The mid-1960s and early 70s were an exciting time for Italian automobile manufacturers, and boutique car maker De Tomaso was no exception. Following on the path forged by the Lamborghini Miura, the 1966 De Tomaso Mangusta was introduced, also featuring a mid-mounted engine. In this case, however, it was not an Italian thoroughbred V12, but the raw power of Detroit iron that propelled the two-seater. It was mounted on a neat all-around independent suspension that promised to be the car’s strong suit. Unfortunately, the weight distribution was all wrong, and the car proved to be very hard to handle by all but the most skilled drivers, severely hampering sales. Those were also sucker-punched by excessive cabin noise and limited storage space, making one question why exactly he was supposed to buy this car.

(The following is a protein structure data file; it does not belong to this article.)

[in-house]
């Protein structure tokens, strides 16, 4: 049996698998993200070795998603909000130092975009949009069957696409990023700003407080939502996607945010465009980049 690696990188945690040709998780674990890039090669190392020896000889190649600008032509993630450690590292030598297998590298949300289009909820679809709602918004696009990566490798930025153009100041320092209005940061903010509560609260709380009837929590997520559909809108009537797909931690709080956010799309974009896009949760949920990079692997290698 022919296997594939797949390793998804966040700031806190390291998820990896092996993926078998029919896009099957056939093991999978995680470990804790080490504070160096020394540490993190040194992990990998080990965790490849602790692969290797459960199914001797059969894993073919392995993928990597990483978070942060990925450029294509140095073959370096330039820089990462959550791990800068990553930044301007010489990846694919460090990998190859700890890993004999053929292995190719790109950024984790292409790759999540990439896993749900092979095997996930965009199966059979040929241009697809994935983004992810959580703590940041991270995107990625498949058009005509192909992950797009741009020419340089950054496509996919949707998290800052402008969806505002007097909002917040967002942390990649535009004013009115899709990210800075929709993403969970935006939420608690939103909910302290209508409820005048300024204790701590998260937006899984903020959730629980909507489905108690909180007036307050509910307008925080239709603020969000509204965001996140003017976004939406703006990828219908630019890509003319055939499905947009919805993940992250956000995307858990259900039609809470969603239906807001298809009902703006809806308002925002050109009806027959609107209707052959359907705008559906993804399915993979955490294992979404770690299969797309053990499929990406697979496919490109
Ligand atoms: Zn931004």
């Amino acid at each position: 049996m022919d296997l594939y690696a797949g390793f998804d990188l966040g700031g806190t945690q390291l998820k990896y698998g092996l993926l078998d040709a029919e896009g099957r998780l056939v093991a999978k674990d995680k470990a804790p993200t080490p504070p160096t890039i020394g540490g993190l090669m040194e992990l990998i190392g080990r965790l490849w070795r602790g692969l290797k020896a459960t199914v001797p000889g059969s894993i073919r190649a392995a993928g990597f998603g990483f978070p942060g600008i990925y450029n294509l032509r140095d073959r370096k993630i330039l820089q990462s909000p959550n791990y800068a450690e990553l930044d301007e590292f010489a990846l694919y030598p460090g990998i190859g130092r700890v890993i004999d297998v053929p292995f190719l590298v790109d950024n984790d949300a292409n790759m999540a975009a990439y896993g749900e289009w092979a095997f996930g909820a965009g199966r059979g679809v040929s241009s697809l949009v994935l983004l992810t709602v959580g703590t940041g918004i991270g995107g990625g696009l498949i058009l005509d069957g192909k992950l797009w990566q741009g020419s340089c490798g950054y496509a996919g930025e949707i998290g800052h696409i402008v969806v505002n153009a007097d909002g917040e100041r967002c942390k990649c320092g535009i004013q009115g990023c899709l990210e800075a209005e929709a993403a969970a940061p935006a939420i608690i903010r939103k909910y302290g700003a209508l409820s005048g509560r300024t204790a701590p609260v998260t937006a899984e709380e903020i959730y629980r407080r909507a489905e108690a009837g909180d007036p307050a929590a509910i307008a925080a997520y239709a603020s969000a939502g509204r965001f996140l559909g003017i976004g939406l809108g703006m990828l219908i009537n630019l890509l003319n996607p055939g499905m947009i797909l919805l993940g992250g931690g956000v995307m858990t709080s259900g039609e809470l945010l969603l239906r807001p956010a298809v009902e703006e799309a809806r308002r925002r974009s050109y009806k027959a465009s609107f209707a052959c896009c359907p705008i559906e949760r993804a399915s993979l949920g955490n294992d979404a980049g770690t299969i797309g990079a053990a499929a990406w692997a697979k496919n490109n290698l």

Fortunately, the De Tomaso Mangusta had a couple of things going for it; first, it looked real good, and second, it was very fast. It was fitted with a Ford 4.7-liter V8 producing 305 horsepower, which was paired ti a five-speed ZF manual gearbox. Top speed was 155 miles per hour, and while acceleration figures were not released, 0-60 was believed to be 6 seconds.
The 1966 De Tomaso Mangusta remained in production until 1972; over 400 of them were built. It was replaced by the more factory-friendly – easier to build! – Pantera in the early 70s.